“Justice Had Overtaken Evil.”

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The words of Robert Rosenthal about the guilty verdicts at the Nuremberg trials. Mr. Rosenthal helped prosecute the Nazi war criminals at Nuremburg. After he had accomplished 54 missions over Germany flying a B-17. Mr. Rosenthal was awarded 16 medals, including the Distinguished Servive Cross. Mr. Rosenthal passed away at age 89 on April 20, 2007.

Rosenthal served in the 8th Air Force, the bomber command created a month after Pearl Harbor to bring Germany's war machine to a halt through high-altitude strategic bombing. The idea was that long-range, fast-moving bombers could fly unescorted into enemy territory in daylight and rain down destruction with impunity.

But there were too few support planes, among other unforeseen difficulties, and the bombers proved to be a fat target for German fighters and antiaircraft guns. Casualties were enormous; only submarine crews in the Pacific had a higher fatality rate.  

Rosenthal, a 25-year-old newly minted lawyer, had sought out the challenge. He enlisted the day after Pearl Harbor and, when offered noncombat duties, insisted that he be sent to fight.

"I couldn't wait to get over there," he said in an interview with Donald L. Miller for the book "Masters of the Air: America's Bomber Boys Who Fought the Air War Against Nazi Germany" (2006).

"When I finally arrived, I thought I was at the center of the world, the place where the democracies were gathering to defeat the Nazis," he continued. "I was right where I wanted to be."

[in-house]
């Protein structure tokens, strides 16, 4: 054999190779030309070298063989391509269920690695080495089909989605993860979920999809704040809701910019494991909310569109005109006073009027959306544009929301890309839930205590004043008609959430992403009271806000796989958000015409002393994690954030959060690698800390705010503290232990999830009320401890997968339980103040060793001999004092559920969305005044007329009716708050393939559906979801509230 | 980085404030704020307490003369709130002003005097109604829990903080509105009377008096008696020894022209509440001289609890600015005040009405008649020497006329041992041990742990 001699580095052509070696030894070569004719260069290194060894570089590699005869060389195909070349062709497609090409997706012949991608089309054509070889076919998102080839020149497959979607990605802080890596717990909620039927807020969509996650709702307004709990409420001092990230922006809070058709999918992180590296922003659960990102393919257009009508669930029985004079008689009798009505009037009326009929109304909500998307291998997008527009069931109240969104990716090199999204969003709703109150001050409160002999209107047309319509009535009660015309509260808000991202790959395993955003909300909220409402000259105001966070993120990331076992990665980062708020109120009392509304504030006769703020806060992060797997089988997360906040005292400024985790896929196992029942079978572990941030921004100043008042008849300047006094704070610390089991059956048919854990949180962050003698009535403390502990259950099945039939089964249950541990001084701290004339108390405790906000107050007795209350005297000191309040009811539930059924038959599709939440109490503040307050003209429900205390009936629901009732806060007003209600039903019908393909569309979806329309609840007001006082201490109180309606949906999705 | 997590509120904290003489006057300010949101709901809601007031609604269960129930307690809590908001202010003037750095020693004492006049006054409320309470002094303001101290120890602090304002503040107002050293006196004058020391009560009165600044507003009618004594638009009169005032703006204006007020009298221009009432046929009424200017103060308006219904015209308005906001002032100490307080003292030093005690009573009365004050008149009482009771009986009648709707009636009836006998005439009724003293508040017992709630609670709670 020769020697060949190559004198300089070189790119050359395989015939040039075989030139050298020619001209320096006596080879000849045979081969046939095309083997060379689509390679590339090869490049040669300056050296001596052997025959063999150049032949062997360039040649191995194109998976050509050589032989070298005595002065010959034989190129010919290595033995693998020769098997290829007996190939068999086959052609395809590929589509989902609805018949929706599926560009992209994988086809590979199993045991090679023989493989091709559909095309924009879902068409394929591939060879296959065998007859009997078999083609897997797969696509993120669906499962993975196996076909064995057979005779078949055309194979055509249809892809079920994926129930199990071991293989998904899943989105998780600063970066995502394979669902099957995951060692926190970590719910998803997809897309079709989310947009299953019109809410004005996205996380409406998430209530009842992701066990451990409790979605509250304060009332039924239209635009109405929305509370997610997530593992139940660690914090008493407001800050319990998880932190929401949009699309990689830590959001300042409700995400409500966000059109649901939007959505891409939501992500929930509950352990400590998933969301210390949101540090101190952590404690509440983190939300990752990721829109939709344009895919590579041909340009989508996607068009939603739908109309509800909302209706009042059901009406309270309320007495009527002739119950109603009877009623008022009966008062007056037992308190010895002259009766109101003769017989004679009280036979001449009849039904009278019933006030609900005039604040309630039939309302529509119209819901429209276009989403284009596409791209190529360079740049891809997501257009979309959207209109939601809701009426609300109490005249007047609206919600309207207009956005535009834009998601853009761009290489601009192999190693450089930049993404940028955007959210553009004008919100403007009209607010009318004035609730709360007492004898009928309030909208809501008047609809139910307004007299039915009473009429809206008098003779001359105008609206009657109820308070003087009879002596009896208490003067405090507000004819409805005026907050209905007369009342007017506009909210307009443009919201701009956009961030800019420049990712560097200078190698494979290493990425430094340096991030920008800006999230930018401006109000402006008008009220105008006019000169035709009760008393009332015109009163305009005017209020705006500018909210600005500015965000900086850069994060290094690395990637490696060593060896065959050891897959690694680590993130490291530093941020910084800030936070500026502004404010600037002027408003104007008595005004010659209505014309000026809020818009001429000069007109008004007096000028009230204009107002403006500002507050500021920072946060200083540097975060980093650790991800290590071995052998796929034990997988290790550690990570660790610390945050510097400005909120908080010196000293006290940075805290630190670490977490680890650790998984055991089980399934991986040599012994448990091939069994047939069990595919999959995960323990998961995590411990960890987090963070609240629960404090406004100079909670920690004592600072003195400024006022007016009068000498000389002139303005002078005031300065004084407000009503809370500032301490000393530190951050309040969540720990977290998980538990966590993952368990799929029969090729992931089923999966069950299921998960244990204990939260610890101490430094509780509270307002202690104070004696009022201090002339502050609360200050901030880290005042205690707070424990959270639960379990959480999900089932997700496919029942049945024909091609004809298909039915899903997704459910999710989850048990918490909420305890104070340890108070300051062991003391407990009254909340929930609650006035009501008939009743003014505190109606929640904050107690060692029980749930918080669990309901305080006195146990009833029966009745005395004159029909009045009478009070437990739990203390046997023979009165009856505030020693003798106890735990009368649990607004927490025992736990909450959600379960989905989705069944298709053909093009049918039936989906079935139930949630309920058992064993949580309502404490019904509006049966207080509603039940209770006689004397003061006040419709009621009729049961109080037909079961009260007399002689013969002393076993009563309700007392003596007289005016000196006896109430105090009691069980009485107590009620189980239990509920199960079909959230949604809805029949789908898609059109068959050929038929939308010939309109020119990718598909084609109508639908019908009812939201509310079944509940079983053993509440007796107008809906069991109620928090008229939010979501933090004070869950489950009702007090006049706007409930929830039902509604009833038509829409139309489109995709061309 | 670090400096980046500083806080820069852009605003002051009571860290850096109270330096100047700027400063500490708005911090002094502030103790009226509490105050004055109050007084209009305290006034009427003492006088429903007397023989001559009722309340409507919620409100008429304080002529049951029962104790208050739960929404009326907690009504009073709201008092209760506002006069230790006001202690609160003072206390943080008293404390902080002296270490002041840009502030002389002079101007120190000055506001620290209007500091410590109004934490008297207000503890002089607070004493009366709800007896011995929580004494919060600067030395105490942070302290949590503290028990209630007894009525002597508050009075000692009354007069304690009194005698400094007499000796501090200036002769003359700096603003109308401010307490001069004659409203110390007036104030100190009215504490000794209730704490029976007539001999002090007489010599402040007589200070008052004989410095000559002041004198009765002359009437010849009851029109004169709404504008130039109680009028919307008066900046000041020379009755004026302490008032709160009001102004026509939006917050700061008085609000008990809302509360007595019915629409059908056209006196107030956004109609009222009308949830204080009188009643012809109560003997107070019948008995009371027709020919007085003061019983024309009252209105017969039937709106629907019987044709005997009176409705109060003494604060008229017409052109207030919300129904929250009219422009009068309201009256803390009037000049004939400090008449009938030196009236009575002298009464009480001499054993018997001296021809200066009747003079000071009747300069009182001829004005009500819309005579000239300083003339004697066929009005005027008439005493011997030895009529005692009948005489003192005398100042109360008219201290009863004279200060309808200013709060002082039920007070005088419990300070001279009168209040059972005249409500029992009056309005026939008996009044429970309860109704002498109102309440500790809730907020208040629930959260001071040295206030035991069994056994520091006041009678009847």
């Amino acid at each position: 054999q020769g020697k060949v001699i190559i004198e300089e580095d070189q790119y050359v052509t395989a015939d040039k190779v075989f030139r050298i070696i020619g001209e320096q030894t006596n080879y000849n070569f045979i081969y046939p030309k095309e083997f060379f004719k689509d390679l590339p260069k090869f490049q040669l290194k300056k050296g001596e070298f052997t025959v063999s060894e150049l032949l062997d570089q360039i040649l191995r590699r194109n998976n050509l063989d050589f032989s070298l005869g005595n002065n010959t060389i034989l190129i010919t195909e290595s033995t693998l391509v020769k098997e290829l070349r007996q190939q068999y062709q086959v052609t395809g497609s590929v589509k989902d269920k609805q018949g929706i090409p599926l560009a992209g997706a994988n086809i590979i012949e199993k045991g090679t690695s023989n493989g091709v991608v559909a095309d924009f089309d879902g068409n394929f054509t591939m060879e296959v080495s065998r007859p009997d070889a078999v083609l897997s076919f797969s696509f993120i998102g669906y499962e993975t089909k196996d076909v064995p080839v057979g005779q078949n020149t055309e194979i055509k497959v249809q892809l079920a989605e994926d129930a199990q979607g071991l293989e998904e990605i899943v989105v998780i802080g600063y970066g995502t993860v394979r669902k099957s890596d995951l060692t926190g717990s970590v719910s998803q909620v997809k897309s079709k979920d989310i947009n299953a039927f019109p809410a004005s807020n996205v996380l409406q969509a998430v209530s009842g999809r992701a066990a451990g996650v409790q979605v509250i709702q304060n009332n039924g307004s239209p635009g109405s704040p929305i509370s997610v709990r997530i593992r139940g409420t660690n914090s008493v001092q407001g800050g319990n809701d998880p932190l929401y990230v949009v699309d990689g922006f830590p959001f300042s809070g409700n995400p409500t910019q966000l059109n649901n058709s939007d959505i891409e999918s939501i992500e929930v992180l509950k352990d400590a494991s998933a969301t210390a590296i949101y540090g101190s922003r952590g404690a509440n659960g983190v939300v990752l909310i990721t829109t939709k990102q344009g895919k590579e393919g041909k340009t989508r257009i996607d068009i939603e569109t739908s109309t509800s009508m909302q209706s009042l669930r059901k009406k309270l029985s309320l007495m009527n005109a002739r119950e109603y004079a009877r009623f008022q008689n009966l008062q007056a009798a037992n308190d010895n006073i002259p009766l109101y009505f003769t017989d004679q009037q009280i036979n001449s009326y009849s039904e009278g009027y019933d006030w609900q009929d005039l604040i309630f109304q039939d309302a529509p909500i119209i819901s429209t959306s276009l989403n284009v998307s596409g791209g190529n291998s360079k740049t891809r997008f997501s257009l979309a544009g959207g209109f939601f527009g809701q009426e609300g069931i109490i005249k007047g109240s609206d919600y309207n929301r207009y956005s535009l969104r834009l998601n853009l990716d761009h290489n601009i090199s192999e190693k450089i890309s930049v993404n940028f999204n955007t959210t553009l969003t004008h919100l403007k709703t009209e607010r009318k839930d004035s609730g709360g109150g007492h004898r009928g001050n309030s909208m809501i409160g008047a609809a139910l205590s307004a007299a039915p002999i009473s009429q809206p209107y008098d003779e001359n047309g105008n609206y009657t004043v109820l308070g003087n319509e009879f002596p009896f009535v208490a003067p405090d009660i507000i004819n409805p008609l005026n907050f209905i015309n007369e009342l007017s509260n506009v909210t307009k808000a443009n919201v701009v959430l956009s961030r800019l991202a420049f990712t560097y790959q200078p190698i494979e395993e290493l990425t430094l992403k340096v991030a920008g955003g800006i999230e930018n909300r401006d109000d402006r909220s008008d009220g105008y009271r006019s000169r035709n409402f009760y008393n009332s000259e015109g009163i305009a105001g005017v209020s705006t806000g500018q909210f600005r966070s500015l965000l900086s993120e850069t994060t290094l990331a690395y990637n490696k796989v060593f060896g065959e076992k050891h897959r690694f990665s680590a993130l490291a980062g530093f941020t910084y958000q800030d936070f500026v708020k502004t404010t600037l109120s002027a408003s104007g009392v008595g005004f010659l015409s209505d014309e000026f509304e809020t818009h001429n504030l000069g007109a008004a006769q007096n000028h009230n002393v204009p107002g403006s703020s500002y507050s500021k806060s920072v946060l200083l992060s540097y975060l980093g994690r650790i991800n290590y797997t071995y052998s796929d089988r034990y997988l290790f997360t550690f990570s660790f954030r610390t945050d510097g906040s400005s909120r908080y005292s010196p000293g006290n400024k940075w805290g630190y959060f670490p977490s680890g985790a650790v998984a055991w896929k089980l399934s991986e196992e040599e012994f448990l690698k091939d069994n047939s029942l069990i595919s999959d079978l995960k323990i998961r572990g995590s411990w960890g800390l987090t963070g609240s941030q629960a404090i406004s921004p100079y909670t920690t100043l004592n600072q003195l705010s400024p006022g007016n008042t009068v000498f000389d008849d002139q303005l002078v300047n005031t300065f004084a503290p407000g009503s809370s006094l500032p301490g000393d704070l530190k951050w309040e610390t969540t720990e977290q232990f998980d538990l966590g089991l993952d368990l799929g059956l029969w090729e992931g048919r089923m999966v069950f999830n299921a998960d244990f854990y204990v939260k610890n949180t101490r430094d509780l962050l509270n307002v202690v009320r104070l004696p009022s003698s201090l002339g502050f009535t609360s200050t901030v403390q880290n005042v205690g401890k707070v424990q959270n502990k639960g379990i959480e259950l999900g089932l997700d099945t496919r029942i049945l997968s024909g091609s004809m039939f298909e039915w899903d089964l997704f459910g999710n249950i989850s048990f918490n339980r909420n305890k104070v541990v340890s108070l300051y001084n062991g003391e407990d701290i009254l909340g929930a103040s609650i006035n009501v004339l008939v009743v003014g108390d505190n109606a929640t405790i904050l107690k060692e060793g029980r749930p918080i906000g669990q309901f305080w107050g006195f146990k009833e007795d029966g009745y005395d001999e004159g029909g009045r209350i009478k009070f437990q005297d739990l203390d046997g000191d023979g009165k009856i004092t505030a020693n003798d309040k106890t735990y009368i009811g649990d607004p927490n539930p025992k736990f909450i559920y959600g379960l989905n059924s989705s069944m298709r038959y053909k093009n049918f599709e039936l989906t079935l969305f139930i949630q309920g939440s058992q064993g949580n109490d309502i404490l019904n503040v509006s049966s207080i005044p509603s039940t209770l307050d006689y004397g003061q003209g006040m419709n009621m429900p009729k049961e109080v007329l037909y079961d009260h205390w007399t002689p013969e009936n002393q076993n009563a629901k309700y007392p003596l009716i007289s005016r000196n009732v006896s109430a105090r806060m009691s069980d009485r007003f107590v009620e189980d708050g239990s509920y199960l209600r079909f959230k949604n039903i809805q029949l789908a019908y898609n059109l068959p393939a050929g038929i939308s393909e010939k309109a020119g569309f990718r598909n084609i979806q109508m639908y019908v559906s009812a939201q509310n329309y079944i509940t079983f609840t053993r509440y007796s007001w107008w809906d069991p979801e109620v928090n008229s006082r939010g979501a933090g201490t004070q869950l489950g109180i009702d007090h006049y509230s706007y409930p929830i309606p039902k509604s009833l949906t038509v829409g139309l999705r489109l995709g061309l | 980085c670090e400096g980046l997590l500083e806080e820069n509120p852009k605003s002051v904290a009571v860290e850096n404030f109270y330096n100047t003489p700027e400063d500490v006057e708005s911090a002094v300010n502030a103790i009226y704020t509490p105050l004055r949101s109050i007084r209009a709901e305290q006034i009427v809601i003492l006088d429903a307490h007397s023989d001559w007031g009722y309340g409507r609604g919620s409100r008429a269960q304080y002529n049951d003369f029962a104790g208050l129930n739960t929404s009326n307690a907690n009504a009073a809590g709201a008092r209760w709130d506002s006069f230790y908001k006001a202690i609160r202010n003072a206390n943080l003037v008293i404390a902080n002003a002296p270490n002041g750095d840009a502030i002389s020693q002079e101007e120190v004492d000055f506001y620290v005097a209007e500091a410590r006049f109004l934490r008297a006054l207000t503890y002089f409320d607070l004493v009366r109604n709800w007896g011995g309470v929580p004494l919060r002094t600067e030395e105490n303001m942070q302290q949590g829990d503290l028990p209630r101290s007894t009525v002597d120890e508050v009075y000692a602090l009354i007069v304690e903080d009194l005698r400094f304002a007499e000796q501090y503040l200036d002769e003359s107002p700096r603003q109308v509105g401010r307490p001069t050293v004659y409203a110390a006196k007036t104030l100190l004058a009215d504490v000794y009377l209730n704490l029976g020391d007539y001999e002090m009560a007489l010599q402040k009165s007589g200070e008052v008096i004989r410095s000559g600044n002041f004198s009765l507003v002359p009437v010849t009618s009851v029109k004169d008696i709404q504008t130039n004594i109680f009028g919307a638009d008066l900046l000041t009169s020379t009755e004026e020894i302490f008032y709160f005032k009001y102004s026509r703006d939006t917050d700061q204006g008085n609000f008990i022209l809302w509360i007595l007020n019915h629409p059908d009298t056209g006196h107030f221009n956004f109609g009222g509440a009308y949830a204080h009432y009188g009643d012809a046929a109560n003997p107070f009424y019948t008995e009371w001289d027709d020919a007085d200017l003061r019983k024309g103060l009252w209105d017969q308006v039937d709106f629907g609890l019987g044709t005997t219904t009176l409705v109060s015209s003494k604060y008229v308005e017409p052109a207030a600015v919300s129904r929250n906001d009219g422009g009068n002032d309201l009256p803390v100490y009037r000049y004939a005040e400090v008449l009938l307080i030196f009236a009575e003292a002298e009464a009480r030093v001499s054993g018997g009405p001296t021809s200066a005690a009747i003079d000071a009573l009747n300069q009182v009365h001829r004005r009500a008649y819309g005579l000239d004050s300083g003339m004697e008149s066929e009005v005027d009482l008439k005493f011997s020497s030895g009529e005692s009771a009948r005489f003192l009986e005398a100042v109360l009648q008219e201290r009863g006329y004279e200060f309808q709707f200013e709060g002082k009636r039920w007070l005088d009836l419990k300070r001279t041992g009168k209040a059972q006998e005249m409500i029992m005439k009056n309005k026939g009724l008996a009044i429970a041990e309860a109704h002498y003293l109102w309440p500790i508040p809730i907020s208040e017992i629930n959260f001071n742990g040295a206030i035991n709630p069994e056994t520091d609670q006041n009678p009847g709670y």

Robert Rosenthal was born in Brooklyn, N.Y., on June 11, 1917, and went to school in the borough's Flatbush neighborhood. He was captain of the football and baseball teams at Brooklyn College, from which he graduated in 1938. He graduated summa cum laude from Brooklyn Law School. He had a job at a law firm in Manhattan when World War II started.

After his flight training, Rosenthal was assigned to the 8th Air Force's 100th Bomb Group, later known as "The Bloody Hundredth." He was stationed at a base in East Anglia in England.

Miller wrote that Rosenthal never talked about his passion to risk everything to fight Nazis. A rumor arose that he had relatives in German concentration camps. When asked directly, he replied, "That was a lot of hooey."

He said: "I have no personal reasons. Everything I've done or hope to do is because I hate persecution. A human being has to look out for other human beings or there's no civilization."

Mr. Rosenthal, thank you for your service.

Barukh Atah Adonai, Eloheinu, Melekh HaOlam, Dayan HaEmet.

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